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Why White Folks Celebrate Martin Luther King Day

By Subversify Staff Jan 22, 2010

By: Barbara

The first year or two, it seemed odd to me.  A special holiday just for black people.  But I’ve been celebrating for several years now, and I think it’s time to explain why.

You know, back when I was growing up, there were two N-words that caused a lot of fights.  One was n**ger, and the other was n**ger-lover.  You didn’t have to actually have a black lover, or even a black friend.  All you had to do was express in any way that you did not hate them, that you thought they were human, or that you believed in civil rights.  We knew: civil rights meant black rights.  No other division was even on the radar, at least in small-town Pennsylvania where I grew up.

How did Pennsylvania, which had been so large in the underground railroad as a result of the active Quaker population, get like this?  As I think everyone knows, during the depression the south was a great deal worse off than the north.  In fact, they had been ever since the end of the civil war.  Reconstruction was more like opportunism — the famous carpet-baggers.  And for a variety of reasons there emerged a rather steady population of poor white southerners who believed that their misfortunes were due to black people being favored over them, especially in government handouts.  These white haters of blacks were generally known as crackers, a term only slightly less pejorative than the N-word.  They were poor, full of hostility, and proud mostly of their light skin.  They had very little else of which to be proud.

So when World War II erupted, actually even before the US was formally in the war, and the factories in the north were being converted to war production, workers were needed in huge numbers.  They were recruited from the largest pool of unemployed: in the south.  White and black.  Crackers and N**gers.  Hating each other and working on the same assembly lines, eating in the same cafeterias, sending their kids to the same schools.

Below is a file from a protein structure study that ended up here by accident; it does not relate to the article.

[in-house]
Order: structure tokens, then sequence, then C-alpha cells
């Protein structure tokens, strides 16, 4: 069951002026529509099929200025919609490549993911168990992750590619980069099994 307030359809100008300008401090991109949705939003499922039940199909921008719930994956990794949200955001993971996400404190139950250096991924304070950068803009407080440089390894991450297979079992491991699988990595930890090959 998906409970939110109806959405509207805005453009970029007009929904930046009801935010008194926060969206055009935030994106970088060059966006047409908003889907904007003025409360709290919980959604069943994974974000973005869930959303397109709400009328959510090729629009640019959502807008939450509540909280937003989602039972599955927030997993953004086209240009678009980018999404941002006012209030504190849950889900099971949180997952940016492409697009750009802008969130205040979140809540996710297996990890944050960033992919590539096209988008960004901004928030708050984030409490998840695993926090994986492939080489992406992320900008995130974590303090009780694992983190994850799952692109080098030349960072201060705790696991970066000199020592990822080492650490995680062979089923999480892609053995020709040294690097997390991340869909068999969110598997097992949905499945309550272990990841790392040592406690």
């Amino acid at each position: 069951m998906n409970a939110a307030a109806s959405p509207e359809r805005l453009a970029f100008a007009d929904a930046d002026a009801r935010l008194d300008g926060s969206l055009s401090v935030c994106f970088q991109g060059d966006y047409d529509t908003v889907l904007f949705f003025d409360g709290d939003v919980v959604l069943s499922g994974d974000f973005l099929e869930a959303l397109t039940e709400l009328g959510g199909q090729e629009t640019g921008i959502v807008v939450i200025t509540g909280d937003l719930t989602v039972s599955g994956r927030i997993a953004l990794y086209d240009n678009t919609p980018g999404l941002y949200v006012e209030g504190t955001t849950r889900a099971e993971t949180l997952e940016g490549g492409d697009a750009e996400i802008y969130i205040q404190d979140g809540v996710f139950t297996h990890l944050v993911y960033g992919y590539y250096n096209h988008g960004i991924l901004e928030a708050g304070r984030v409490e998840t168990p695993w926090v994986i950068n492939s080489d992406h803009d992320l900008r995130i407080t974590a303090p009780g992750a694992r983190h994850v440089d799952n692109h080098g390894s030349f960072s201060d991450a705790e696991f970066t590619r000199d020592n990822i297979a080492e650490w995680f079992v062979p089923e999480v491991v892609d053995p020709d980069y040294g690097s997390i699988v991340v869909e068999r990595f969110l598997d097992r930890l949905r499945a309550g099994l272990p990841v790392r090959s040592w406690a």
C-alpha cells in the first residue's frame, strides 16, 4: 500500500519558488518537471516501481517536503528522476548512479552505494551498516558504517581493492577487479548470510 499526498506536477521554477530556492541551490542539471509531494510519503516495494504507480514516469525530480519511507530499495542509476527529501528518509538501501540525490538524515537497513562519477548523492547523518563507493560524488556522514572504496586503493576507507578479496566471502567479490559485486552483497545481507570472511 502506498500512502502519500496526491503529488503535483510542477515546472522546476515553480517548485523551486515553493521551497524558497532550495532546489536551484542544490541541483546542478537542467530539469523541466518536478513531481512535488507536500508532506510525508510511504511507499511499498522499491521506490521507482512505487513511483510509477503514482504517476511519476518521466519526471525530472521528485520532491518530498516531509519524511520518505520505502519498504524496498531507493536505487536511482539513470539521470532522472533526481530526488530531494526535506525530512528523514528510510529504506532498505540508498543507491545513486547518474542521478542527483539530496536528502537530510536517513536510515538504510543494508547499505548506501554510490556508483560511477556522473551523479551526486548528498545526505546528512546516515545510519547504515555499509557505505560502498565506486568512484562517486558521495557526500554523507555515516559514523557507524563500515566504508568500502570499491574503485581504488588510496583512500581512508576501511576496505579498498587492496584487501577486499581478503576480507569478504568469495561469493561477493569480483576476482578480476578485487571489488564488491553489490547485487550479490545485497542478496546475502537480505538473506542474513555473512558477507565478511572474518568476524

Pennsylvania was very industrial, as was much of the north.  Before the war, what factories were running were mostly union-organized, and had a large proportion of European immigrants and second-generation European-Americans.  Proud of their heritage, celebrating their traditional holidays, and proud of being white as well as of being Polish or Italian or Irish or German.  They were only a little bit racist, but it was there.  They mostly tried to hide it, until the crackers came north and legitimized racism.  Or rather added to their numbers, which had the effect of making it legitimate in those small factory towns, grown too large, with inadequate housing and infrastructure, and lacking the legal discrimination in the south.

This is where things get really sticky.  You can’t keep “them” out of your schools, but you can tell your children to keep away from them.  If you don’t want to be called a racist (and many did not mind the label), you said “You can be polite, but not too friendly.  You wouldn’t want people to call you a n**ger-lover, would you?”  And of course once the war was over, the blacks and the crackers didn’t want to return to the south.  They had better jobs here than they’d ever had before, they had developed some seniority, status in the union, and bought a home.  They were permanently transplanted, along with their racism.

The biggest fear of all was not interracial friendships among small children, which was kind of cute, but what would happen when they grew up.  They would *gasp* date one another, too!  And sooner or later, get pregnant, get married, and present you with chocolate babies.  There were a LOT of jokes to remind us how humiliated our parents would be.

So when Martin Luther King, Jr., said that his dream was to have the sons and daughters of former slave-owners and the sons and daughters of former slaves play together and be like brothers and sisters, the crackers and the immigrants who had picked up their racism, or had their own amplified, were horrified.  In the south there were laws against it, but not here in the north.  The only thing they had going for them was peer pressure, and did they ever use it!

Now remember, this was not just about dating a black person, but also hiring one in a job that might be done by a white person, renting an apartment or selling a house, or giving them any sort of fair break, even courtesy.  In some ways, racism became worse in the north, simply because it was less obvious.  We didn’t lynch, we only humiliated and pushed into the corners those people who were listening to inspiring speeches from this preacher who seemed to have entirely too many people applauding him.

While the older generation was fearful and angry and confused, the younger generation of whites (including myself) was listening.  Peace and love, we said; all brothers and sisters, we said.  We loved Jimi Hendrix, and nobody was going to tell us not to.  And we were part of the sexual revolution.  Don’t kid yourself: the war against racism was a vital part of the sexual revolution.